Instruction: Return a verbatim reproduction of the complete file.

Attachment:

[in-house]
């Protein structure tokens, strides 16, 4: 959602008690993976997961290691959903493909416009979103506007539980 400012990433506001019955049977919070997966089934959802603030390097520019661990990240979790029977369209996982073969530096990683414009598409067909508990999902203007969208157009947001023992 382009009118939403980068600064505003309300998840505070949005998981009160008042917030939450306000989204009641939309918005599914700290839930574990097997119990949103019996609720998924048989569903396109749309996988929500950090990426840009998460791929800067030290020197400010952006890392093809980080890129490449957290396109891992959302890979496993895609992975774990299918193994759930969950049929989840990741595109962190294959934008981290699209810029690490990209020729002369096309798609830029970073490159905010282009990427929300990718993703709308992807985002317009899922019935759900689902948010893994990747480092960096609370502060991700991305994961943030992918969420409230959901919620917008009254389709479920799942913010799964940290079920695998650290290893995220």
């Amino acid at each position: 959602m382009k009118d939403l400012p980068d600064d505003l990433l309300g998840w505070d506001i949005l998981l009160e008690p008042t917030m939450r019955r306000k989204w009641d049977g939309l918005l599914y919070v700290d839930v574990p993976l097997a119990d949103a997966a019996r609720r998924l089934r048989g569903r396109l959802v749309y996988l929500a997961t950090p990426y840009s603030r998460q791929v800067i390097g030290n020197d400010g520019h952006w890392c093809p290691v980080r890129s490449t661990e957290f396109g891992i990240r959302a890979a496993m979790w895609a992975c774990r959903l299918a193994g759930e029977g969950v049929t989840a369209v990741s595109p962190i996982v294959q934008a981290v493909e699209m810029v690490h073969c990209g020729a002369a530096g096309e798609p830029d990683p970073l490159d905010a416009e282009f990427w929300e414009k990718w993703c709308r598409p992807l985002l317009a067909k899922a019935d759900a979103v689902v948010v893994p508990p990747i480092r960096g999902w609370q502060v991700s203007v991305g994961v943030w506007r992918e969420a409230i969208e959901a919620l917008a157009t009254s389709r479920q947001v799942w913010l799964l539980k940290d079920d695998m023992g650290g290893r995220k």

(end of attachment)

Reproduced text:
[in-house]
């Protein structure tokens, strides 16, 4: 959602008690993976997961290691959903493909416009979103506007539980 400012990433506001019955049977919070997966089934959802603030390097520019661990990240979790029977369209996982073969530096990683414009598409067909508990999902203007969208157009947001023992 382009009118939403980068600064505003309300998840505070949005998981009160008042917030939450306000989204009641939309918005599914700290839930574990097997119990949103019996609720998924048989569903396109749309996988929500950090990426840009998460791929800067030290020197400010952006890392093809980080890129490449957290396109891992959302890979496993895609992975774990299918193994759930969950049929989840990741595109962190294959934008981290699209810029690490990209020729002369096309798609830029970073490159905010282009990427929300990718993703709308992807985002317009899922019935759900689902948010893994990747480092960096609370502060991700991305994961943030992918969420409230959901919620917008009254389709479920799942913010799964940290079920695998650290290893995220």
């Amino acid at each position: 959602m382009k009118d939403l400012p980068d600064d505003l990433l309300g998840w505070d506001i949005l998981l009160e008690p008042t917030m939450r019955r306000k989204w009641d049977g939309l918005l599914y919070v700290d839930v574990p993976l097997a119990d949103a997966a019996r609720r998924l089934r048989g569903r396109l959802v749309y996988l929500a997961t950090p990426y840009s603030r998460q791929v800067i390097g030290n020197d400010g520019h952006w890392c093809p290691v980080r890129s490449t661990e957290f396109g891992i990240r959302a890979a496993m979790w895609a992975c774990r959903l299918a193994g759930e029977g969950v049929t989840a369209v990741s595109p962190i996982v294959q934008a981290v493909e699209m810029v690490h073969c990209g020729a002369a530096g096309e798609p830029d990683p970073l490159d905010a416009e282009f990427w929300e414009k990718w993703c709308r598409p992807l985002l317009a067909k899922a019935d759900a979103v689902v948010v893994p508990p990747i480092r960096g999902w609370q502060v991700s203007v991305g994961v943030w506007r992918e969420a409230i969208e959901a919620l917008a157009t009254s389709r479920q947001v799942w913010l799964l539980k940290d079920d695998m023992g650290g290893r995220k």